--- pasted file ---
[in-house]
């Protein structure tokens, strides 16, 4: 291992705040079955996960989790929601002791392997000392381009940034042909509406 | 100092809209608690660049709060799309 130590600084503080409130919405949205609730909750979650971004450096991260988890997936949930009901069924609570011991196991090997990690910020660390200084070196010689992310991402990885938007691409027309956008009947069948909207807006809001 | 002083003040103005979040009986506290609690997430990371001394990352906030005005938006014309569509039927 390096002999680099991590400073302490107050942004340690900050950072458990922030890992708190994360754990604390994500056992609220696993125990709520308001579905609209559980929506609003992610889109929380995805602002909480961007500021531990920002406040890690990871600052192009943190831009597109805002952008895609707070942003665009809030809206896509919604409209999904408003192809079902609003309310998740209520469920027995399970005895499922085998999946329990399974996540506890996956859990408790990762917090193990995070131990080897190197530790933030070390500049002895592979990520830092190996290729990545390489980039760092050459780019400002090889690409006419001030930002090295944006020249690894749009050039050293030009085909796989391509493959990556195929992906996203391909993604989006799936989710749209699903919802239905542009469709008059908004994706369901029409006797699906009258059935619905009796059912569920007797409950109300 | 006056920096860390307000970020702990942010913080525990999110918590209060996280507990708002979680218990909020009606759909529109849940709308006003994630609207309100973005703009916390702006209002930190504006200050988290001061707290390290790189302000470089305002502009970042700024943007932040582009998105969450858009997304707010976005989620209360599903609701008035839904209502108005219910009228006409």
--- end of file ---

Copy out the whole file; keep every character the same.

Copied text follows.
[in-house]
């Protein structure tokens, strides 16, 4: 291992705040079955996960989790929601002791392997000392381009940034042909509406 | 100092809209608690660049709060799309 130590600084503080409130919405949205609730909750979650971004450096991260988890997936949930009901069924609570011991196991090997990690910020660390200084070196010689992310991402990885938007691409027309956008009947069948909207807006809001 | 002083003040103005979040009986506290609690997430990371001394990352906030005005938006014309569509039927 390096002999680099991590400073302490107050942004340690900050950072458990922030890992708190994360754990604390994500056992609220696993125990709520308001579905609209559980929506609003992610889109929380995805602002909480961007500021531990920002406040890690990871600052192009943190831009597109805002952008895609707070942003665009809030809206896509919604409209999904408003192809079902609003309310998740209520469920027995399970005895499922085998999946329990399974996540506890996956859990408790990762917090193990995070131990080897190197530790933030070390500049002895592979990520830092190996290729990545390489980039760092050459780019400002090889690409006419001030930002090295944006020249690894749009050039050293030009085909796989391509493959990556195929992906996203391909993604989006799936989710749209699903919802239905542009469709008059908004994706369901029409006797699906009258059935619905009796059912569920007797409950109300 | 006056920096860390307000970020702990942010913080525990999110918590209060996280507990708002979680218990909020009606759909529109849940709308006003994630609207309100973005703009916390702006209002930190504006200050988290001061707290390290790189302000470089305002502009970042700024943007932040582009998105969450858009997304707010976005989620209360599903609701008035839904209502108005219910009228006409």